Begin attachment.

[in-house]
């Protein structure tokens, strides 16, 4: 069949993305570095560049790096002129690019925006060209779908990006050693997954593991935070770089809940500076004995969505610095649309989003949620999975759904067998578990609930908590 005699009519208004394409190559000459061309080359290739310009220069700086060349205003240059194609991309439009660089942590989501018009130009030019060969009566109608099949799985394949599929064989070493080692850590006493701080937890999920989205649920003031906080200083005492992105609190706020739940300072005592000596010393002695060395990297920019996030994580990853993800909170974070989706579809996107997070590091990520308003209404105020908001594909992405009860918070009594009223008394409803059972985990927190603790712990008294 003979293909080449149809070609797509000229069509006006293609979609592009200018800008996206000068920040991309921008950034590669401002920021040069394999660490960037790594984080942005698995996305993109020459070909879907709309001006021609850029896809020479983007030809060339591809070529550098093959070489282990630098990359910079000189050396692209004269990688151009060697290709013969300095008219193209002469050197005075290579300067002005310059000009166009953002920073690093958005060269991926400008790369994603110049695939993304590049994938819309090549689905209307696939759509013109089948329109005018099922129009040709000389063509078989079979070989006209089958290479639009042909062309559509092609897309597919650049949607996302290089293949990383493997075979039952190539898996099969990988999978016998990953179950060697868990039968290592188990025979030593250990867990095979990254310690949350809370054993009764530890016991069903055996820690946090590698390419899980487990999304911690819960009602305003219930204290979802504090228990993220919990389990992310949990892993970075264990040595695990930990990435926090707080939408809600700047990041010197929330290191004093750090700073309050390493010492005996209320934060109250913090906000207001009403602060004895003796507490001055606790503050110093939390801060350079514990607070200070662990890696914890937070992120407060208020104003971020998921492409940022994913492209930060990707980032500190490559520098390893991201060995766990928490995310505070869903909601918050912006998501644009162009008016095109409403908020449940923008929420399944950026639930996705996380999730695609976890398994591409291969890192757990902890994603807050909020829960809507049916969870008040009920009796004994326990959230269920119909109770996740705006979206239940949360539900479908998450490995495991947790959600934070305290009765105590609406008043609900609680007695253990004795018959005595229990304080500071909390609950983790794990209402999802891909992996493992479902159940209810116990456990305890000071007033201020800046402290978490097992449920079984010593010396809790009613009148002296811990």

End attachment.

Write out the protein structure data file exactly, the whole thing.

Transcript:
[in-house]
């Protein structure tokens, strides 16, 4: 069949993305570095560049790096002129690019925006060209779908990006050693997954593991935070770089809940500076004995969505610095649309989003949620999975759904067998578990609930908590 005699009519208004394409190559000459061309080359290739310009220069700086060349205003240059194609991309439009660089942590989501018009130009030019060969009566109608099949799985394949599929064989070493080692850590006493701080937890999920989205649920003031906080200083005492992105609190706020739940300072005592000596010393002695060395990297920019996030994580990853993800909170974070989706579809996107997070590091990520308003209404105020908001594909992405009860918070009594009223008394409803059972985990927190603790712990008294 003979293909080449149809070609797509000229069509006006293609979609592009200018800008996206000068920040991309921008950034590669401002920021040069394999660490960037790594984080942005698995996305993109020459070909879907709309001006021609850029896809020479983007030809060339591809070529550098093959070489282990630098990359910079000189050396692209004269990688151009060697290709013969300095008219193209002469050197005075290579300067002005310059000009166009953002920073690093958005060269991926400008790369994603110049695939993304590049994938819309090549689905209307696939759509013109089948329109005018099922129009040709000389063509078989079979070989006209089958290479639009042909062309559509092609897309597919650049949607996302290089293949990383493997075979039952190539898996099969990988999978016998990953179950060697868990039968290592188990025979030593250990867990095979990254310690949350809370054993009764530890016991069903055996820690946090590698390419899980487990999304911690819960009602305003219930204290979802504090228990993220919990389990992310949990892993970075264990040595695990930990990435926090707080939408809600700047990041010197929330290191004093750090700073309050390493010492005996209320934060109250913090906000207001009403602060004895003796507490001055606790503050110093939390801060350079514990607070200070662990890696914890937070992120407060208020104003971020998921492409940022994913492209930060990707980032500190490559520098390893991201060995766990928490995310505070869903909601918050912006998501644009162009008016095109409403908020449940923008929420399944950026639930996705996380999730695609976890398994591409291969890192757990902890994603807050909020829960809507049916969870008040009920009796004994326990959230269920119909109770996740705006979206239940949360539900479908998450490995495991947790959600934070305290009765105590609406008043609900609680007695253990004795018959005595229990304080500071909390609950983790794990209402999802891909992996493992479902159940209810116990456990305890000071007033201020800046402290978490097992449920079984010593010396809790009613009148002296811990």